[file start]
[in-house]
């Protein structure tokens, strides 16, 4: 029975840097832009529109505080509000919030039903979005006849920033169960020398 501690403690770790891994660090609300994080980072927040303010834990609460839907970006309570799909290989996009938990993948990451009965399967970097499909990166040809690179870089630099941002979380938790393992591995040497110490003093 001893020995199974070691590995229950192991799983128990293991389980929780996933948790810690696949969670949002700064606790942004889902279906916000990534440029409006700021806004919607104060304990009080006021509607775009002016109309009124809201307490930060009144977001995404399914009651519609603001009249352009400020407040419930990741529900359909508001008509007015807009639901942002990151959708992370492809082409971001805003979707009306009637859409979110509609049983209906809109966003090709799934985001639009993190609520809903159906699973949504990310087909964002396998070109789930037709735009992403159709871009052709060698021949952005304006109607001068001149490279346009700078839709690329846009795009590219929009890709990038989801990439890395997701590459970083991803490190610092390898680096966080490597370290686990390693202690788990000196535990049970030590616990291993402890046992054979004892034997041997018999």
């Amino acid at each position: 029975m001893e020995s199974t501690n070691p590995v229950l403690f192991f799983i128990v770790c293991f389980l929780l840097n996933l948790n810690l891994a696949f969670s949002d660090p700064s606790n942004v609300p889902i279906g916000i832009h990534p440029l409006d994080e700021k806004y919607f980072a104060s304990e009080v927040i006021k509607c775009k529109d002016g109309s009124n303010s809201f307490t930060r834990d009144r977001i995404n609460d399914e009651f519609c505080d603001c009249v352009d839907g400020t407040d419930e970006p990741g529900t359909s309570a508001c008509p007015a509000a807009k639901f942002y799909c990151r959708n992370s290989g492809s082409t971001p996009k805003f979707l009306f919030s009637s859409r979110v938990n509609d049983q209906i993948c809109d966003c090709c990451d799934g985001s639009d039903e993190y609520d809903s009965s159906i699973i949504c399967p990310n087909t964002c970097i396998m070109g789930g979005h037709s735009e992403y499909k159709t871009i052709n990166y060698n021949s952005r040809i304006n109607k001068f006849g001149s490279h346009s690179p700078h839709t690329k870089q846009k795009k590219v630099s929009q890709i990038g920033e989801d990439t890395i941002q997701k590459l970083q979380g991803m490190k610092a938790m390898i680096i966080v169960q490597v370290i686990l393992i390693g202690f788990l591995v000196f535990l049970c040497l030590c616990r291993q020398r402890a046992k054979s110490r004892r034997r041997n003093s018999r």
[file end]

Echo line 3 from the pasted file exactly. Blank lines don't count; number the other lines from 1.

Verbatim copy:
């Amino acid at each position: 029975m001893e020995s199974t501690n070691p590995v229950l403690f192991f799983i128990v770790c293991f389980l929780l840097n996933l948790n810690l891994a696949f969670s949002d660090p700064s606790n942004v609300p889902i279906g916000i832009h990534p440029l409006d994080e700021k806004y919607f980072a104060s304990e009080v927040i006021k509607c775009k529109d002016g109309s009124n303010s809201f307490t930060r834990d009144r977001i995404n609460d399914e009651f519609c505080d603001c009249v352009d839907g400020t407040d419930e970006p990741g529900t359909s309570a508001c008509p007015a509000a807009k639901f942002y799909c990151r959708n992370s290989g492809s082409t971001p996009k805003f979707l009306f919030s009637s859409r979110v938990n509609d049983q209906i993948c809109d966003c090709c990451d799934g985001s639009d039903e993190y609520d809903s009965s159906i699973i949504c399967p990310n087909t964002c970097i396998m070109g789930g979005h037709s735009e992403y499909k159709t871009i052709n990166y060698n021949s952005r040809i304006n109607k001068f006849g001149s490279h346009s690179p700078h839709t690329k870089q846009k795009k590219v630099s929009q890709i990038g920033e989801d990439t890395i941002q997701k590459l970083q979380g991803m490190k610092a938790m390898i680096i966080v169960q490597v370290i686990l393992i390693g202690f788990l591995v000196f535990l049970c040497l030590c616990r291993q020398r402890a046992k054979s110490r004892r034997r041997n003093s018999r």